There’s an oft-quoted line from “To Kill A Mockingbird”: “Mockingbirds don’t do one thing but make music for us to enjoy … but sing their hearts out for us. That’s why it’s a sin to kill a mockingbird.”

I mean, it’s a lovely sentiment, and a poignant metaphor that plays out throughout the book, but the problem is, it wouldn’t hold up in bird court. It’s the repeated phrase “for us” that’s the rub because, like more things than we care to admit in the world, it’s not really about us humans. (Though, to be clear, it is still a sin to kill a mockingbird.)

Bird song, as far as we know, tends to be motivated by two things: sex and real estate.

If their songs had lyrics, the essential themes would be: “This place is mine mine mine/stay out out out,” or “Hey! You, with all the pretty feathers! Let’s combine our genetic materials and send them out into the universe!”

Most bird songs are performed by males, but it’s been noticed, of late, that some female birds sing, too, though the understanding of the nuances of these songs and why they are sung, has generally been blotted out by male-oriented myopia in the field of ornithology. (This will no doubt be a shock to most women.)

Bird song is most intense in the spring, which is just beginning. You hear rapturous descriptions from people up north about the auditory cacophony that tends to start everyone’s day.

It’s not something that really happens here. An estimated 250 or so species of birds have been recorded in the Florida Keys, but only about 40 of them breed here, and most do not sing.

While places up north tend to get a Mormon Tabernacle’s worth of bird song in the morning, our soundscape is closer in volume to a show tunes vocal ensemble in a poorly attended regional school district. Which is not to say the players are not accomplished.

Mockingbirds, with their infinite ability to scat and mimic, seem to dominate, issuing endless phrases both familiar and not. They tend to get underscored by the four or five species of doves we have nesting here. Prairie warblers will add their high, rising and quickening series of syllables – usually about seven – to the mix, and black-whiskered vireos do this two-note-by-two-note question-and-answer thing. Up the Keys you get northern cardinals and, once in the bluest of moons, a mangrove cuckoo.

All this gets punctuated by the referee whistle calls of gray kingbirds.

But that’s about it for bird song in these parts. 

We do get other noises – the ragged honks of herons, the not-laughing-with-you calls of laughing gulls, etc. – but these are more reactions or exclamations than songs. 

Most of the songbirds that winter here don’t breed here, so they need not mark territory or attract a mate with a song. But they’re not silent, either. They give little chip notes, also known as contact calls. It’s a way for their foraging buddies to know where they are without everyone having to keep an eye on each other. Conchs sometimes refer to these birds as “chip chips,” which is one of my favorite local nicknames. (As opposed to Cuban finches, which is a rant for a different day.)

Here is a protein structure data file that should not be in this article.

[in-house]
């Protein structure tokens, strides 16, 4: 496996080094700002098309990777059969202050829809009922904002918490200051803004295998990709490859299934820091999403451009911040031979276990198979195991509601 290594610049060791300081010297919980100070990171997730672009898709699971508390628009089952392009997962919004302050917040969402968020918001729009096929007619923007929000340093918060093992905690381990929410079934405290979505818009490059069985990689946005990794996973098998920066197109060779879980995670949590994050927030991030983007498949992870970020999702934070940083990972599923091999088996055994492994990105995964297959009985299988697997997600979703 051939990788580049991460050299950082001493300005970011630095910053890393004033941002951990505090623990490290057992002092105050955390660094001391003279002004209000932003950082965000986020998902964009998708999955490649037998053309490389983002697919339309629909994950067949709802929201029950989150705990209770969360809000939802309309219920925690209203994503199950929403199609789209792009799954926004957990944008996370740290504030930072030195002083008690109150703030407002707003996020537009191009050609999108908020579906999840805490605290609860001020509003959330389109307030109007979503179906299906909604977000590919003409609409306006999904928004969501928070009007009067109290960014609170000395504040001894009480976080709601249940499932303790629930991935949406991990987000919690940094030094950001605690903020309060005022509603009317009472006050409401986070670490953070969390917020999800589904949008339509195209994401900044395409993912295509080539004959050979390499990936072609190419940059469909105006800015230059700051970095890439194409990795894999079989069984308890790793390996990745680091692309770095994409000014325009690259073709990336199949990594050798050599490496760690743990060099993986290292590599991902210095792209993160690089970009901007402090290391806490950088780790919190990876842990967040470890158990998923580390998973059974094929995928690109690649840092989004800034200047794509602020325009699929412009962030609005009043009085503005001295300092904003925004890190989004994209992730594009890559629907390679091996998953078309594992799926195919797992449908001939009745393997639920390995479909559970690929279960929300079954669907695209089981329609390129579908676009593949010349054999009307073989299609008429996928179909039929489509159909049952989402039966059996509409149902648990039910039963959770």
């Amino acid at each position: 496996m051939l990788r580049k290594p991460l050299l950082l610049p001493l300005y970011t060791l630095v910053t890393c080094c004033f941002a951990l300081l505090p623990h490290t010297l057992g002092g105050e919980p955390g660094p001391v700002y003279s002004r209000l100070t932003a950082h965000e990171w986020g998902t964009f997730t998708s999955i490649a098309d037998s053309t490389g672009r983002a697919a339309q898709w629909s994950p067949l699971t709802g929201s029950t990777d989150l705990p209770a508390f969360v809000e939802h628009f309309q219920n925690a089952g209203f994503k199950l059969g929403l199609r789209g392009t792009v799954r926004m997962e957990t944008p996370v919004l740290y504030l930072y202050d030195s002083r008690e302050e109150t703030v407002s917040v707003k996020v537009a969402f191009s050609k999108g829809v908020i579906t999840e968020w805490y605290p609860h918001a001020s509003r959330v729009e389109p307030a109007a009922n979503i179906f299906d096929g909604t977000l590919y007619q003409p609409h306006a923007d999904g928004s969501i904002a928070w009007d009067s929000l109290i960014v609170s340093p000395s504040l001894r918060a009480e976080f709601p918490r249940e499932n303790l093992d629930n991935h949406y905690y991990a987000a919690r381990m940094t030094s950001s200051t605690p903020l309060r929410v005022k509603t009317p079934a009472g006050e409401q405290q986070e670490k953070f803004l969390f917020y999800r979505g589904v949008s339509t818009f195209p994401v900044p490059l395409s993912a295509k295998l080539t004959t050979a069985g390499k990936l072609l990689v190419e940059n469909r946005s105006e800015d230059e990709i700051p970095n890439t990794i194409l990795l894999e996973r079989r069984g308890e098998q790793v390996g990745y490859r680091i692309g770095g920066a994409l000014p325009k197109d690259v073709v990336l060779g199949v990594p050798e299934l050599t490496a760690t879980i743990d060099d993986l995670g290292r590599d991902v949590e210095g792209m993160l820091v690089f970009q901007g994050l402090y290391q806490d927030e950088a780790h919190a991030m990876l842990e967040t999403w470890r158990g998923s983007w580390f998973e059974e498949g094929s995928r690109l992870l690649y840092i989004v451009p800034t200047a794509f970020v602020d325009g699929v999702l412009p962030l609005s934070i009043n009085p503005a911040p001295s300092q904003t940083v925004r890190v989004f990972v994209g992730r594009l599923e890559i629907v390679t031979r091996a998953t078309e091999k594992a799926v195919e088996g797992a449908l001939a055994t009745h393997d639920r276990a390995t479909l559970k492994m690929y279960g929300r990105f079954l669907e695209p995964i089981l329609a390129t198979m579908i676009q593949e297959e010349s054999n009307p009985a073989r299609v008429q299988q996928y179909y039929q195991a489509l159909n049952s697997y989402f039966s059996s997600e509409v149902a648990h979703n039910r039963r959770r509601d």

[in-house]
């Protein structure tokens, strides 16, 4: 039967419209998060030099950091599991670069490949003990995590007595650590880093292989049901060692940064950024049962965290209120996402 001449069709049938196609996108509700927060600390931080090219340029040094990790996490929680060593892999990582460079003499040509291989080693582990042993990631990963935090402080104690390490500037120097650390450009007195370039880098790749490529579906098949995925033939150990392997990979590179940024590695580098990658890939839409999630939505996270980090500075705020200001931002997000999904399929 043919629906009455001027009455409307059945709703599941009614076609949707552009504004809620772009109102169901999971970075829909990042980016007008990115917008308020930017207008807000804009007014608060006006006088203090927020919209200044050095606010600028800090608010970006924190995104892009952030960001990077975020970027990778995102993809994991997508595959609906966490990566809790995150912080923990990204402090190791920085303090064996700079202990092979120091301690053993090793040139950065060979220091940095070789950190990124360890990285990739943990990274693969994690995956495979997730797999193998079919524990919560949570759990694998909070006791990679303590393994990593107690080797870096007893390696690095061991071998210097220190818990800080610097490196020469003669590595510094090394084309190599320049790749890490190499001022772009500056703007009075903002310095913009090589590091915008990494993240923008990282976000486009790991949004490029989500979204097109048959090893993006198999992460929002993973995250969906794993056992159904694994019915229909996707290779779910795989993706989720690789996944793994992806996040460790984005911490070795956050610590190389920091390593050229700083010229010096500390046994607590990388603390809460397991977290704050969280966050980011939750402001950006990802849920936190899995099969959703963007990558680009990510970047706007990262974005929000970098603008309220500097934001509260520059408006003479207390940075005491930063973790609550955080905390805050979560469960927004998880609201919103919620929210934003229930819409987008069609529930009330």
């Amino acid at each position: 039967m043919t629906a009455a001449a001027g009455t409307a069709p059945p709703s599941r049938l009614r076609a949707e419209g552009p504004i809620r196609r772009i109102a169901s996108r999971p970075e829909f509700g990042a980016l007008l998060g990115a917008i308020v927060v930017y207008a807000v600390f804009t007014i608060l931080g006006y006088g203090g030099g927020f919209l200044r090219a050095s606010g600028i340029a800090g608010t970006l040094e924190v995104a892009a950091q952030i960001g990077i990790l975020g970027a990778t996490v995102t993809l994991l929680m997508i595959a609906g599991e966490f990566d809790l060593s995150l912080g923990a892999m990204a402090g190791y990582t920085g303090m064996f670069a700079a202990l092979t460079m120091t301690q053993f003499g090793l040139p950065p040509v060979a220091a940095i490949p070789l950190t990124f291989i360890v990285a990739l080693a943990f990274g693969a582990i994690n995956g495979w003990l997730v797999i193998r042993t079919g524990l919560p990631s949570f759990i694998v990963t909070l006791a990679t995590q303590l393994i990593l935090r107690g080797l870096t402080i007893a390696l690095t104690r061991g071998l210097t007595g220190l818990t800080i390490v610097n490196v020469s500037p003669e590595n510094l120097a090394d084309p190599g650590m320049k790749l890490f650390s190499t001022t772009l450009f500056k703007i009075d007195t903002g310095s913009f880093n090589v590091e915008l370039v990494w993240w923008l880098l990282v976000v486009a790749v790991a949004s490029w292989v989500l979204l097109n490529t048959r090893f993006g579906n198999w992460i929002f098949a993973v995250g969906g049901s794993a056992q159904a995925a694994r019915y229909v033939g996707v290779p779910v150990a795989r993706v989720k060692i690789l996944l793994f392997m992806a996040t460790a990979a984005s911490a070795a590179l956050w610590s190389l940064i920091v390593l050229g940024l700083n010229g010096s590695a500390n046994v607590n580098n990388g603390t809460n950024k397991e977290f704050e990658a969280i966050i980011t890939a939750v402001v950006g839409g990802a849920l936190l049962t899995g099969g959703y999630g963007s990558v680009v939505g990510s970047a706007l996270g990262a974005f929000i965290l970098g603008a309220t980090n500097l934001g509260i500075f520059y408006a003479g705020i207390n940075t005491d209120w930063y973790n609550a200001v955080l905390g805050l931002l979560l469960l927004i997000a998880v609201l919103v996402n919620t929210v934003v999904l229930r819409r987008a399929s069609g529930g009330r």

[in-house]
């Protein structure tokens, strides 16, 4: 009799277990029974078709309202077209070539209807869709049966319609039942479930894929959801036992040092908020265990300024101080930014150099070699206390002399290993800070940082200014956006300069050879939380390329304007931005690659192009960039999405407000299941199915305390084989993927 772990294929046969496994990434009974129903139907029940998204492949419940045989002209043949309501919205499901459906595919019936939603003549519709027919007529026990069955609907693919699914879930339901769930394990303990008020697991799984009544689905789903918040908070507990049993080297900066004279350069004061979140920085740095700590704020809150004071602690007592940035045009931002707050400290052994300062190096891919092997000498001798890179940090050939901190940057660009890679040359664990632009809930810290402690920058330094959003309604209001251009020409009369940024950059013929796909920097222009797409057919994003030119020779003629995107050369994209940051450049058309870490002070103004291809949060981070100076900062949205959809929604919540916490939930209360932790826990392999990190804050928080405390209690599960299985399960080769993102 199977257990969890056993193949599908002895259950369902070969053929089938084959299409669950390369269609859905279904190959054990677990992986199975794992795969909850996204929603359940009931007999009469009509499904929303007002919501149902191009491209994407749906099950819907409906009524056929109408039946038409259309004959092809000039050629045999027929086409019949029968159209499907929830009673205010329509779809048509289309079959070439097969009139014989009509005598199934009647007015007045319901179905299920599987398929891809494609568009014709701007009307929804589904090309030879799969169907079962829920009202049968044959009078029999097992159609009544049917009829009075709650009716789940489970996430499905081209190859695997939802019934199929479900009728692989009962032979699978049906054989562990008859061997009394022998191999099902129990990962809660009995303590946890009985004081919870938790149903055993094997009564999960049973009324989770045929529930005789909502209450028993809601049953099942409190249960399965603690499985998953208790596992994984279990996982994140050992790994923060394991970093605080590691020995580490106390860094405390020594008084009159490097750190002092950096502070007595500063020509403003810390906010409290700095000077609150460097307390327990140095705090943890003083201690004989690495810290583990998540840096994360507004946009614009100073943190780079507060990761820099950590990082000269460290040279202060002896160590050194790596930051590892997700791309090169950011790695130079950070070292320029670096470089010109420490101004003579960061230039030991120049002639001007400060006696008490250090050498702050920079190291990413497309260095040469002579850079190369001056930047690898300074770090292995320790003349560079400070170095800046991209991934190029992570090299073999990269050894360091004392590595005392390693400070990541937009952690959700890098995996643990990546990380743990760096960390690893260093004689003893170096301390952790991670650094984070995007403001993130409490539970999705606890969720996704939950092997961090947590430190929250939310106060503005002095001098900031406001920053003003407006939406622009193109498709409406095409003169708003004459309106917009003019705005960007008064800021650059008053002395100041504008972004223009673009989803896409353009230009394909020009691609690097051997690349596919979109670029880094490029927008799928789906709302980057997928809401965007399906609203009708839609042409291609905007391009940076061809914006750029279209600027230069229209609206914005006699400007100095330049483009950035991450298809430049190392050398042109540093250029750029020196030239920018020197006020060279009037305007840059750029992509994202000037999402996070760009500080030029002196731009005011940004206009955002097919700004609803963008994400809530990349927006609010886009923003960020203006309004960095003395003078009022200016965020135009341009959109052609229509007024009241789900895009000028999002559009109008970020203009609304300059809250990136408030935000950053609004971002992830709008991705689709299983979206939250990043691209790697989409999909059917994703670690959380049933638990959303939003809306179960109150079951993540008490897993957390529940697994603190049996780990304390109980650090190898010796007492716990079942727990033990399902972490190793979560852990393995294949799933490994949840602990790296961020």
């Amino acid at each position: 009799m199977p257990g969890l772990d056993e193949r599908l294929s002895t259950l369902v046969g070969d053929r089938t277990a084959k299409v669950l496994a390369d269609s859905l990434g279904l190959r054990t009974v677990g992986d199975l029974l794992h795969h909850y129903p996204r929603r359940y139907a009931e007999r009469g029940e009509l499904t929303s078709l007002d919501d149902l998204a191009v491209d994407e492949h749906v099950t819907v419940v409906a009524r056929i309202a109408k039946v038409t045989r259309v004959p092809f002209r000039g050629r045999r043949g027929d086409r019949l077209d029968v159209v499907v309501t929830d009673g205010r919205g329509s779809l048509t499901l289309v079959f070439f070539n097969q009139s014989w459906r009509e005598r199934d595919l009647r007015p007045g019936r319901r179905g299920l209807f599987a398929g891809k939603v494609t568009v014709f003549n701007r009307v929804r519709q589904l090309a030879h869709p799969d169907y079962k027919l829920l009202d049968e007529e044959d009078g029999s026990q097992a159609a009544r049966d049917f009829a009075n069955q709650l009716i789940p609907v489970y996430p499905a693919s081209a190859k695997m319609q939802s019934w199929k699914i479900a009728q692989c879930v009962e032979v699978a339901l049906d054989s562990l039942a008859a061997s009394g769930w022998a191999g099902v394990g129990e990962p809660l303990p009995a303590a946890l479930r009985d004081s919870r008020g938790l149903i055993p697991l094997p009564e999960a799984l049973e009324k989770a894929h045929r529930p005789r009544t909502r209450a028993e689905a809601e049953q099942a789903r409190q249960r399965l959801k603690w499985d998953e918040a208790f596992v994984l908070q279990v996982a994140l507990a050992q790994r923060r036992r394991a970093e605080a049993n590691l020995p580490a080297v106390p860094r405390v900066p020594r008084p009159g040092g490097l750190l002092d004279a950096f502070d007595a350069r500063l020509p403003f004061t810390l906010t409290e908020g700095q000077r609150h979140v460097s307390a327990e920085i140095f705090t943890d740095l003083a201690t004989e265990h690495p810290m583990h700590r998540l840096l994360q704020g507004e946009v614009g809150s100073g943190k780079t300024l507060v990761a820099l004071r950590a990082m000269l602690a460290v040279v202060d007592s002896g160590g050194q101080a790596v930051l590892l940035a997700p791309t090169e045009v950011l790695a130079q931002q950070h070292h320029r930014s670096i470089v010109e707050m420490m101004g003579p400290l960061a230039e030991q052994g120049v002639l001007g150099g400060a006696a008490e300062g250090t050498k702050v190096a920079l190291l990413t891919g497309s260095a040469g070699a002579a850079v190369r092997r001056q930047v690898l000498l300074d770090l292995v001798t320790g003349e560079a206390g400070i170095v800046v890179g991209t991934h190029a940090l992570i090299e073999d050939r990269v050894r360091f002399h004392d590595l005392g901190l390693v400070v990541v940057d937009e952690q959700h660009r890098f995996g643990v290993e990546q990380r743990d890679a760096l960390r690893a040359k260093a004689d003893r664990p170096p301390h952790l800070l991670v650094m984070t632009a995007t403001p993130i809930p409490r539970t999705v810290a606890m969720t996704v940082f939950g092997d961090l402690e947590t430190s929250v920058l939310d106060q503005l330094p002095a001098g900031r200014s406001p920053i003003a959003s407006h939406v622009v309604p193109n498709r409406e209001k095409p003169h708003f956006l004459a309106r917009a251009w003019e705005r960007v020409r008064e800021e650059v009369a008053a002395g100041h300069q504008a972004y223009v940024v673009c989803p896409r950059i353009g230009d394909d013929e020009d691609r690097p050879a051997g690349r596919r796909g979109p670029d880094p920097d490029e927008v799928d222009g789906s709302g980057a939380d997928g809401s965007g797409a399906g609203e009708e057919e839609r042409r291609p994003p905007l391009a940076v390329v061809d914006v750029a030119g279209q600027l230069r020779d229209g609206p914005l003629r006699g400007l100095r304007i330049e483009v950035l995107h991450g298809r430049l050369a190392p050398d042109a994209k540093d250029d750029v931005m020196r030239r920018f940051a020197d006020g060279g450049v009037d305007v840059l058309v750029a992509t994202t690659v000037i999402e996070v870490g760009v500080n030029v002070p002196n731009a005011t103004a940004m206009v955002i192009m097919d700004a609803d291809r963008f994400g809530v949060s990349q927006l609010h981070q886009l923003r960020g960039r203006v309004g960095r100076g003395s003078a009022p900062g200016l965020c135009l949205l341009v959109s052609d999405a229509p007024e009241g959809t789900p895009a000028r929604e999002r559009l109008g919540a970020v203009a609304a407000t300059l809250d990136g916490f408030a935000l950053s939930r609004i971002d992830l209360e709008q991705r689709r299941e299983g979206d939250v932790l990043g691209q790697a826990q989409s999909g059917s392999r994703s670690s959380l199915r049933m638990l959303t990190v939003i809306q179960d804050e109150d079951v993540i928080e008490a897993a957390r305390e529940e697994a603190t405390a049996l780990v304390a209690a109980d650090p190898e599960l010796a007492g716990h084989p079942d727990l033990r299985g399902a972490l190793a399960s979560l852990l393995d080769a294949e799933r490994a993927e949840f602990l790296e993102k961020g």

Gray catbirds are the one exception. They don’t sing full-throated, but start practicing while they’re here, muttering softly to themselves as they hop around in the bushes.

Once you start paying attention to bird songs in the Keys, it doesn’t take long to become familiar with the regulars. And when you hear something unfamiliar, it can feel seismic. 

It happened to me the other day. I was working in the backyard when I heard it, this quick, full rise and fall of a song. It was high, sweet, crenelated and round at the same time – and, like a lot of bird songs, something that was clear in my head but totally resistant to any description that would put a clear idea into anyone else’s head, even if you did something humiliating, like attempt to sing it. 

I looked up and saw two or three small birds flitting about in the mahogany tree, then heard the song again, then again.

One more time and I’m getting my binoculars, I thought. But that was it; the bird did not sing again. And I was left with a small hole in my soul — created by the thought that the bird world had offered me something new, and I wasn’t ready for it. What if I was unfamiliar with the sound because it was a rare bird that wasn’t here very often? Or ever?

This gnawed at me for close to a week until I was drinking coffee on the front porch one morning and heard it again – a quick rise and fall, a few dozen vibrating syllables packed into one sliding note. 

I didn’t hesitate. I went in, grabbed my binoculars and wandered barefoot around the neighborhood in the clothes I had slept in. 

There was a trio of birds out there – a palm warbler, a yellow-rumped warbler, and a northern parula. 

It was a bit of a shell game. I was staring at the palm warbler when I heard the song again, but his mouth didn’t move. I switched to the yellow-rump, heard the song, and saw no movement there, either. That left the northern parula, with its blue wings, yellow belly and white wing bars – a bird I’d seen a kajillion times, but never before heard sing, until he opened his mouth again and let fly.

I watched him cycle through his refrain four or five times, having no idea why he’d chosen to sing there, a few months south of his breeding range, and then, a few months early. But I appreciated him restoring my sense of minimal competency as a birder.

I haven’t heard him since.

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Mark Hedden is a photographer, writer, and semi-professional birdwatcher. He has lived in Key West for more than 25 years and may no longer be employable in the real world. He is also executive director of the Florida Keys Audubon Society.